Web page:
Matt Harvey was night untouchable Friday night, but the Red Sox worked their way past him and into a vulnerable Mets bullpen to secure a 6-4 win in extra innings.
Before the bullpens ever got into the mix, this game was a scoreless duel between Harvey and Boston's starter, Henry Owens. Five games into his career, we've seen three different versions of Owens take the mound. The first is the best. In control throughout, effective, the type of pitcher that Red Sox fans dreamed of as he made his way through the minors. The second is a flashy mess, who piles up strikeouts while offering up homer after homer. The third is...well, it's the one we got tonight. Out of control on the mound, but somehow, not on the scoreboard.
The third is what we got Friday against the Mets. It would be wrong to say Owens was completely out of control. He actually threw a decent portion of his pitches for strikes, but for extended periods of time he would just lose the zone. So, while the Mets weren't exactly hitting him hard, the pitch count kept getting higher and higher, promising a short night in terms of innings.
Still, if Owens didn't last too long, he made good use of what he had. The Mets couldn't push across a run until the fourth, and strangely enough when they finally did, that run didn't involve any of Owens' four walks on the night. Instead, it was a quick sequence of a Wilmer Flores double and Travis d'Arnaud single, both with one out, that put the Mets on the board. They would get to Owens again in the fifth, but only when Rusney Castillo let a ground ball to right get under his glove, allowing David Wright to score all the way from first.
To that point, Matt Harvey had kept the Red Sox in check, but the Sox managed to get his pitch count up over 100 after just six innings, bringing Logan Verrett into the game on what proved to not be his night at all. David Ortiz crushed his first pitch of the night into left-center field for a solo shot, bringing the DH even with Lou Gehrig and Fred McGriff with 493 career homers. Verrett battled back by retiring Brock Holt and Rusney Castillo, but Blake Swihart pushed a ground ball into right to bring Jackie Bradley Jr. to the plate. Verrett delivered a 2-2 slider that stayed too high, and for the second time in the inning watched a long fly ball make its way over the wall in left-center, this time good for two runs and a 3-2 lead.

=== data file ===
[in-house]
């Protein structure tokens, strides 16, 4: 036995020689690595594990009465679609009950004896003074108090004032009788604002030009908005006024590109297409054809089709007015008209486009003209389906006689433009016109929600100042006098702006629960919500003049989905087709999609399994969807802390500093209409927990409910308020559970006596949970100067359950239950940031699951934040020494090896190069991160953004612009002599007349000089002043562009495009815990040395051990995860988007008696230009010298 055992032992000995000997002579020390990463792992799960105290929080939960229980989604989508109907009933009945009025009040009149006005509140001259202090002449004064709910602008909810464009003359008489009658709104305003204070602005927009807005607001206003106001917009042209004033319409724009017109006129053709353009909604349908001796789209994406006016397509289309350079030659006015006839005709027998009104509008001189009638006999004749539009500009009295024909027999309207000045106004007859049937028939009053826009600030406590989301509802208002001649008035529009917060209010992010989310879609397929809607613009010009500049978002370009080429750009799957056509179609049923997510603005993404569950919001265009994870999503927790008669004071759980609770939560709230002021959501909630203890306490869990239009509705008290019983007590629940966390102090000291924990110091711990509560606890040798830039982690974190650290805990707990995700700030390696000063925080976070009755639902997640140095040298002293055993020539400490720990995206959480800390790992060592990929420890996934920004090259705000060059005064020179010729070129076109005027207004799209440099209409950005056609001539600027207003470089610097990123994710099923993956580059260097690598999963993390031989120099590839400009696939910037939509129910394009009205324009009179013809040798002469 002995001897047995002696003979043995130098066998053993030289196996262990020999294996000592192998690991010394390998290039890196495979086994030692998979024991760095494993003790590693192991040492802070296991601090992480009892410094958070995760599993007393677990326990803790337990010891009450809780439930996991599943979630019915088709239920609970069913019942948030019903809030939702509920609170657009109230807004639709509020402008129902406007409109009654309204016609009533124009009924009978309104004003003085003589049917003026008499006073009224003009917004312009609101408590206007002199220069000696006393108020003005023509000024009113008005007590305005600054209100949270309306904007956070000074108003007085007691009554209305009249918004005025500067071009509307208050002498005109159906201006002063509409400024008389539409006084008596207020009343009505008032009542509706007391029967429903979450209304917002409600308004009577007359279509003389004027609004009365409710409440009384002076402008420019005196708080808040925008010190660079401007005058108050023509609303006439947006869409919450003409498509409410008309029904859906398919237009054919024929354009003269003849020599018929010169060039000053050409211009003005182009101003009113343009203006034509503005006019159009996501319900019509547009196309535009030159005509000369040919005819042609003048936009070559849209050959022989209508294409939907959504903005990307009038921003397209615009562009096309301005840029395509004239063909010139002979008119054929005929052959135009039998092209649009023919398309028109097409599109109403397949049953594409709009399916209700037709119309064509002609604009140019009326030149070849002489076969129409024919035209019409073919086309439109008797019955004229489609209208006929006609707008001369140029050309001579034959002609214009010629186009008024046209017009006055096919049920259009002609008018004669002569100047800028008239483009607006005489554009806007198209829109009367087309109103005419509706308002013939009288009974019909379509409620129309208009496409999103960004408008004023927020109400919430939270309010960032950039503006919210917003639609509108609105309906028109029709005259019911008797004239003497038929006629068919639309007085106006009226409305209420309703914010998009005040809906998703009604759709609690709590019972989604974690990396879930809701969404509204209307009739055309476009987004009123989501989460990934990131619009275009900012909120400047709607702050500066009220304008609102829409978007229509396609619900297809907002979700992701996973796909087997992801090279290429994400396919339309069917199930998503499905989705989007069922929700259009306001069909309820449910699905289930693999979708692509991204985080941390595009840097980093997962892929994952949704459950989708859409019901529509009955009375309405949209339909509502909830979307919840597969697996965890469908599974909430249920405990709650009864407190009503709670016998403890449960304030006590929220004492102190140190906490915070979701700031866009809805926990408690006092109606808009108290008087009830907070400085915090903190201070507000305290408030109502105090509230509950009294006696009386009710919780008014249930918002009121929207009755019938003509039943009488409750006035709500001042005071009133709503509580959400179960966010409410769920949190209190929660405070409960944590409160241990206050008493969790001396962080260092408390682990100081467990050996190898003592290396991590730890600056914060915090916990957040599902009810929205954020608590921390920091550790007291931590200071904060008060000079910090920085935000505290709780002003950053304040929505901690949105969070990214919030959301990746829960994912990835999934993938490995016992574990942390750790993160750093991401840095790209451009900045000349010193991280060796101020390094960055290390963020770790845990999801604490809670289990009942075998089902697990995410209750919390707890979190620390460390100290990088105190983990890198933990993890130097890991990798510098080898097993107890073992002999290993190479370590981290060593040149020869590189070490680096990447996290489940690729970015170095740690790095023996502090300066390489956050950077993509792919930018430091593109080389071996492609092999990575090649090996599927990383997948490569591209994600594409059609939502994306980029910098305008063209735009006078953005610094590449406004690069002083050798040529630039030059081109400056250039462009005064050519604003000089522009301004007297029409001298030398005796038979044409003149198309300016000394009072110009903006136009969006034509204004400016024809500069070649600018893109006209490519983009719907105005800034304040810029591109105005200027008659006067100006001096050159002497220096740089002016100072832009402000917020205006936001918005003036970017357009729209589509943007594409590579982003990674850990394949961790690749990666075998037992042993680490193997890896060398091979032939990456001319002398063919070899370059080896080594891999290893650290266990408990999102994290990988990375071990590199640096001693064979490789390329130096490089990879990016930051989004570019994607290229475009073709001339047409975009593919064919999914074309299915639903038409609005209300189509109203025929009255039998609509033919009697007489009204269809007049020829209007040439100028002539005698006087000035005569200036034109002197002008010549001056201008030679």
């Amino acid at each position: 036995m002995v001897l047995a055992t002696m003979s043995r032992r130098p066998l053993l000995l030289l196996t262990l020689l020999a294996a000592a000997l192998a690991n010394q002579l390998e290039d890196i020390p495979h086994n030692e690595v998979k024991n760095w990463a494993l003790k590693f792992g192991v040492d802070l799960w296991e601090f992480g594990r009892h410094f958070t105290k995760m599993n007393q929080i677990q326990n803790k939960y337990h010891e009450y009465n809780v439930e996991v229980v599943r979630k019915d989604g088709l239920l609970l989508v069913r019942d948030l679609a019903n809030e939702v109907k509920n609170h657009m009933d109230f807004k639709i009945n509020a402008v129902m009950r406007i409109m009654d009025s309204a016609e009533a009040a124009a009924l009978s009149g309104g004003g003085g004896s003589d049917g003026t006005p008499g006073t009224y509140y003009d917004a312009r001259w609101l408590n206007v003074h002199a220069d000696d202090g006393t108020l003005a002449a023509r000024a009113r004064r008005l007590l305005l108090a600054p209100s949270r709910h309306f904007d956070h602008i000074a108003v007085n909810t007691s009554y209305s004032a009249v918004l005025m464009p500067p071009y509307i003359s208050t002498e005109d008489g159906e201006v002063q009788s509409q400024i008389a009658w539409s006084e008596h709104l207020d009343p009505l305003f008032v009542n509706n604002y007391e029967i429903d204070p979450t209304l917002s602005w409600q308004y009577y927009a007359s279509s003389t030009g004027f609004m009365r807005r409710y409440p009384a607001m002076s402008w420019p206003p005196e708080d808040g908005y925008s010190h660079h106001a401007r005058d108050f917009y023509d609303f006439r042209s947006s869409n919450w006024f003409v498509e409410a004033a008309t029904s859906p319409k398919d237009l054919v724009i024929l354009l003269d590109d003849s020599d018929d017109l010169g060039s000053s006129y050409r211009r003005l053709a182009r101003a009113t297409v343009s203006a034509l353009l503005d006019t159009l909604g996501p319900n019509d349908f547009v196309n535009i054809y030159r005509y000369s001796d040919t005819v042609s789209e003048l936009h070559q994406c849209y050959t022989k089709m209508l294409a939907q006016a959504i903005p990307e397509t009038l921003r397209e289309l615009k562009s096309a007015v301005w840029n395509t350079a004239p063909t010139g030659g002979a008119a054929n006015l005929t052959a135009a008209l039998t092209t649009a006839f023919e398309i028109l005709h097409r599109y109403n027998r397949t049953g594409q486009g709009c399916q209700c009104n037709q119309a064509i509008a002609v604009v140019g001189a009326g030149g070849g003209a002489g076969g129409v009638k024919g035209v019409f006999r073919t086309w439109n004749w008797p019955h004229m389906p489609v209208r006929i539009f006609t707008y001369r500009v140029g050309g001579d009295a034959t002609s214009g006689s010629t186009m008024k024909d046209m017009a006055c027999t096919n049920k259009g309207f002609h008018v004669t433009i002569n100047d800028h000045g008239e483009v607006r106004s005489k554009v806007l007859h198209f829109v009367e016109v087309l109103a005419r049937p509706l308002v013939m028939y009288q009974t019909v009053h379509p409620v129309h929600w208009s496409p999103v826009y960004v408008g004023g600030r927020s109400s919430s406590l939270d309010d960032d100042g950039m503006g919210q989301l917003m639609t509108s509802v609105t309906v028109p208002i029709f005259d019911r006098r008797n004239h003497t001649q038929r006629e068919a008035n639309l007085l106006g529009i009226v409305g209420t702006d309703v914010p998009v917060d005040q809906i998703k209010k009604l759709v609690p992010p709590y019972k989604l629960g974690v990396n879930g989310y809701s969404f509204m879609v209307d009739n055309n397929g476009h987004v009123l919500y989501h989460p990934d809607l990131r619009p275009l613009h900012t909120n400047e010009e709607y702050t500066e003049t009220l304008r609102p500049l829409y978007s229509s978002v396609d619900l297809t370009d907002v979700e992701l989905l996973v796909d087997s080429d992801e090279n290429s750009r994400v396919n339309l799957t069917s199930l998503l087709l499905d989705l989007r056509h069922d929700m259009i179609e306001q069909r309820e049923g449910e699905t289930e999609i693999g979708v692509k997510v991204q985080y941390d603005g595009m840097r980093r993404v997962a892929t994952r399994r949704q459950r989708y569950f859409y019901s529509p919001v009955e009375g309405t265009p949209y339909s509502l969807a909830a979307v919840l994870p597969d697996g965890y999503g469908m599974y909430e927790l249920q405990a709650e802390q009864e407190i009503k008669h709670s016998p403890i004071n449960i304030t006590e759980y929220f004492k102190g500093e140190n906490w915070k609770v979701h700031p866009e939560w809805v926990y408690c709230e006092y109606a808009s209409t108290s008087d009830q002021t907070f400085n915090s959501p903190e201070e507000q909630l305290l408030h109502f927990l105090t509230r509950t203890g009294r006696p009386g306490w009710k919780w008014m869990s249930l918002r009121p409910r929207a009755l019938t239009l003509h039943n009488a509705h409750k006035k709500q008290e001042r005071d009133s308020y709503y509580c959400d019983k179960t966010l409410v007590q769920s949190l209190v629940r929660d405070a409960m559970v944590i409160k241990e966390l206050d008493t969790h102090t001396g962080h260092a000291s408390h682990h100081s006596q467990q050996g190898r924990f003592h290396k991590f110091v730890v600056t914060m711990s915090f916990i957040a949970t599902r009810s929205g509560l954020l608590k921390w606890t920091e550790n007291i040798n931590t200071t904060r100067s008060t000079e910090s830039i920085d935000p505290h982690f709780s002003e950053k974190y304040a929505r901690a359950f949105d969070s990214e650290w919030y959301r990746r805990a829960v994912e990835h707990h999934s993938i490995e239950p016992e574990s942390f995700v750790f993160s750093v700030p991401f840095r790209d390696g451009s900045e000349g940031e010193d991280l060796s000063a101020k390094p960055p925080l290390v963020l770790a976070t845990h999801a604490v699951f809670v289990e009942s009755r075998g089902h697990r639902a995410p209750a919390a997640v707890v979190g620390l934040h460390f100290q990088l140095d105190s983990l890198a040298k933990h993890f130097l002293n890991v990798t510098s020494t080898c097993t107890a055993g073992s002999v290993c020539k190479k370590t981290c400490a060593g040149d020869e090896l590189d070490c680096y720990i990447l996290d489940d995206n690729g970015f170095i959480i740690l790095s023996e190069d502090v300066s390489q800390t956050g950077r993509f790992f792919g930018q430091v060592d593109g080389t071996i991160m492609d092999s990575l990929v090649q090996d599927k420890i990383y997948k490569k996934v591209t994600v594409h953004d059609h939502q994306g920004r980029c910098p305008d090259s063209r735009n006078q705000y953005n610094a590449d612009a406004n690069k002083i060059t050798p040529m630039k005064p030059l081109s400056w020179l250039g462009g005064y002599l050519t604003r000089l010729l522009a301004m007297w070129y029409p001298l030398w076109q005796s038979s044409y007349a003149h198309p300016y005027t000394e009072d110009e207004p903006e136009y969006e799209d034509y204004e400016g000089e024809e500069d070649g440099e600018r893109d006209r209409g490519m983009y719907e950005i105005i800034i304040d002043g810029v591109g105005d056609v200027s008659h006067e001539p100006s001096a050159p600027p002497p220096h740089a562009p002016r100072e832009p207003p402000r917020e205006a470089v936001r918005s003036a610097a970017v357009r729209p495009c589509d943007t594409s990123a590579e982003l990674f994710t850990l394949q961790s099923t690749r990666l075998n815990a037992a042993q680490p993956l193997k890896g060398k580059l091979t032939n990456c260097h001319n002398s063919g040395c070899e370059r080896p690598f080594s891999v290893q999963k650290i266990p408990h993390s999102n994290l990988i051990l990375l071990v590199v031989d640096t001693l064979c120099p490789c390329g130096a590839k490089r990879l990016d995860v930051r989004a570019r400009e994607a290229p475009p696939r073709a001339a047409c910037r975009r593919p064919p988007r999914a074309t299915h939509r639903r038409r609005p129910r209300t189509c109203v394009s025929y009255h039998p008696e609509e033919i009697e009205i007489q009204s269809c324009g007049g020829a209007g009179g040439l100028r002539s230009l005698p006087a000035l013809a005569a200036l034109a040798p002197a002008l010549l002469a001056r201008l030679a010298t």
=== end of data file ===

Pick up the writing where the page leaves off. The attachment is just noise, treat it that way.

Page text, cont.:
The Mets, of course, were not the only team in the park with a struggling bullpen. In the bottom of the inning, Alexei Ogando proved completely incapable of finding the zone, loading the bases on two walks and a single before bringing the tying run in to score on yet another free pass.Jean Machi managed to end the frame after that and, along with Tommy Layne, send the game into extra innings.
There, the Red Sox did not have to wait long for results. Blake Swihart hammered the first pitch of the tenth to dead-away center, off the wall and past Juan Lagares in center on the ricochet. With the ball making its way back into shallow center, Swihart rounded third, and headed home, scoring with surprising ease on an inside-the-park homer to make it 4-3. The Sox didn't leave it there, either, with Jackie Bradley Jr. and Mookie Betts reaching base behind him to set up a sacrifice fly and RBI single from Josh Rutledge and Xander Bogaerts respectively.
It's a good thing they kept pushing, too, as Junichi Tazawa once again struggled to close out the game cleanly. Even with a double play erasing a leadoff single, Tazawa gave up three straight walks to load the bases, and then a fourth to bring in a run in a stunningly bad appearance that forced Torey Lovullo to go to Craig Breslow of all people to put out the fire. Thankfully, Breslow responded to the challenge by getting Yoenis Cespedes to fly out and end the game once and for all.D